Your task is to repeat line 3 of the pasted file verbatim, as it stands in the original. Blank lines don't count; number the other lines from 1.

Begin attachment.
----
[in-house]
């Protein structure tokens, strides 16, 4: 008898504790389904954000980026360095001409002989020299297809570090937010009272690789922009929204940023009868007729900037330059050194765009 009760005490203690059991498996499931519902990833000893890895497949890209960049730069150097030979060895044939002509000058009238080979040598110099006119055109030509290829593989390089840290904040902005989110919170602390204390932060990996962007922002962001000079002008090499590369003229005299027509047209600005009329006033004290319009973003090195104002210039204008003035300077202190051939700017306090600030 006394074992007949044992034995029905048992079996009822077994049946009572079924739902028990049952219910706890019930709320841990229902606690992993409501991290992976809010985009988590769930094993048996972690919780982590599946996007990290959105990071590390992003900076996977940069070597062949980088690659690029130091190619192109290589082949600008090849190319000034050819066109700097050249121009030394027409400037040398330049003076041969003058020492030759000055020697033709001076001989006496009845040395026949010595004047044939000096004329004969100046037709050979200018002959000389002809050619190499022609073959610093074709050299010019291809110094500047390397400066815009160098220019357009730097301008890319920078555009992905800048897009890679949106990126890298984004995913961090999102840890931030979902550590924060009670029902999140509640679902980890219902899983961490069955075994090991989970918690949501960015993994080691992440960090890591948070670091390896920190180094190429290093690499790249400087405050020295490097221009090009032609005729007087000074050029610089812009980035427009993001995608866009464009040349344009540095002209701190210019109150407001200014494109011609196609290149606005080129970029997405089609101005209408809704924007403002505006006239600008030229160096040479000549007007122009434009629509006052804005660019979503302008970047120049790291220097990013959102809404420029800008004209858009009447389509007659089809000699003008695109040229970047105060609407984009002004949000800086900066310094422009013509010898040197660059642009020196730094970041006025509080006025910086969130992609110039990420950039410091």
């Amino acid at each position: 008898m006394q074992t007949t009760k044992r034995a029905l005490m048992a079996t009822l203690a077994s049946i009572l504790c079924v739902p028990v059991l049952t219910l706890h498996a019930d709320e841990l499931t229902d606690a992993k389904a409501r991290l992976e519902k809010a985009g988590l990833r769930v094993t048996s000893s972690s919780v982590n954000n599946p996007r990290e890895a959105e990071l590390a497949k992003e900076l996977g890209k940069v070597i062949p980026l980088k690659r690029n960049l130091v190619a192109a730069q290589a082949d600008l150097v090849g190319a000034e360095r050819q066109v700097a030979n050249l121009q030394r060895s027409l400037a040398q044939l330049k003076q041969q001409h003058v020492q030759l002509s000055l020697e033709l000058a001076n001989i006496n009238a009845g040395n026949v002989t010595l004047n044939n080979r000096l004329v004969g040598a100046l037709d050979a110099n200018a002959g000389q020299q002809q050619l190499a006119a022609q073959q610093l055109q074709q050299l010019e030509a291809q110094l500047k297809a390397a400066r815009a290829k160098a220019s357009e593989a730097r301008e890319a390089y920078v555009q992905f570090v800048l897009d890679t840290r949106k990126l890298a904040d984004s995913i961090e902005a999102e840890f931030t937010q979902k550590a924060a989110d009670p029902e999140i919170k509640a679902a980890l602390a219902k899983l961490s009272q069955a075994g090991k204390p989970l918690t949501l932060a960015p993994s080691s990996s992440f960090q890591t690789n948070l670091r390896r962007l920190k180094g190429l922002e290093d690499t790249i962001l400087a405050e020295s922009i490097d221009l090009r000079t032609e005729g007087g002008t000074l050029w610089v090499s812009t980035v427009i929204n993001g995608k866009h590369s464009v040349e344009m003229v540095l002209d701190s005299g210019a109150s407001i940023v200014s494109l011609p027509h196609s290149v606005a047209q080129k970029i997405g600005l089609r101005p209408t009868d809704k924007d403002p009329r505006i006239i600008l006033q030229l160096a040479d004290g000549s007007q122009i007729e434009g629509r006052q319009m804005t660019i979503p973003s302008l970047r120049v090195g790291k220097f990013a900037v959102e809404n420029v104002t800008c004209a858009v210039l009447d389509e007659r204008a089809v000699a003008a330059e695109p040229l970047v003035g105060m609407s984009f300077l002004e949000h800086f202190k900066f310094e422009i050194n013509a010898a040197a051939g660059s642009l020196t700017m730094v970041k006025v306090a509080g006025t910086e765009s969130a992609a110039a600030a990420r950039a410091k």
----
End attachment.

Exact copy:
């Amino acid at each position: 008898m006394q074992t007949t009760k044992r034995a029905l005490m048992a079996t009822l203690a077994s049946i009572l504790c079924v739902p028990v059991l049952t219910l706890h498996a019930d709320e841990l499931t229902d606690a992993k389904a409501r991290l992976e519902k809010a985009g988590l990833r769930v094993t048996s000893s972690s919780v982590n954000n599946p996007r990290e890895a959105e990071l590390a497949k992003e900076l996977g890209k940069v070597i062949p980026l980088k690659r690029n960049l130091v190619a192109a730069q290589a082949d600008l150097v090849g190319a000034e360095r050819q066109v700097a030979n050249l121009q030394r060895s027409l400037a040398q044939l330049k003076q041969q001409h003058v020492q030759l002509s000055l020697e033709l000058a001076n001989i006496n009238a009845g040395n026949v002989t010595l004047n044939n080979r000096l004329v004969g040598a100046l037709d050979a110099n200018a002959g000389q020299q002809q050619l190499a006119a022609q073959q610093l055109q074709q050299l010019e030509a291809q110094l500047k297809a390397a400066r815009a290829k160098a220019s357009e593989a730097r301008e890319a390089y920078v555009q992905f570090v800048l897009d890679t840290r949106k990126l890298a904040d984004s995913i961090e902005a999102e840890f931030t937010q979902k550590a924060a989110d009670p029902e999140i919170k509640a679902a980890l602390a219902k899983l961490s009272q069955a075994g090991k204390p989970l918690t949501l932060a960015p993994s080691s990996s992440f960090q890591t690789n948070l670091r390896r962007l920190k180094g190429l922002e290093d690499t790249i962001l400087a405050e020295s922009i490097d221009l090009r000079t032609e005729g007087g002008t000074l050029w610089v090499s812009t980035v427009i929204n993001g995608k866009h590369s464009v040349e344009m003229v540095l002209d701190s005299g210019a109150s407001i940023v200014s494109l011609p027509h196609s290149v606005a047209q080129k970029i997405g600005l089609r101005p209408t009868d809704k924007d403002p009329r505006i006239i600008l006033q030229l160096a040479d004290g000549s007007q122009i007729e434009g629509r006052q319009m804005t660019i979503p973003s302008l970047r120049v090195g790291k220097f990013a900037v959102e809404n420029v104002t800008c004209a858009v210039l009447d389509e007659r204008a089809v000699a003008a330059e695109p040229l970047v003035g105060m609407s984009f300077l002004e949000h800086f202190k900066f310094e422009i050194n013509a010898a040197a051939g660059s642009l020196t700017m730094v970041k006025v306090a509080g006025t910086e765009s969130a992609a110039a600030a990420r950039a410091k």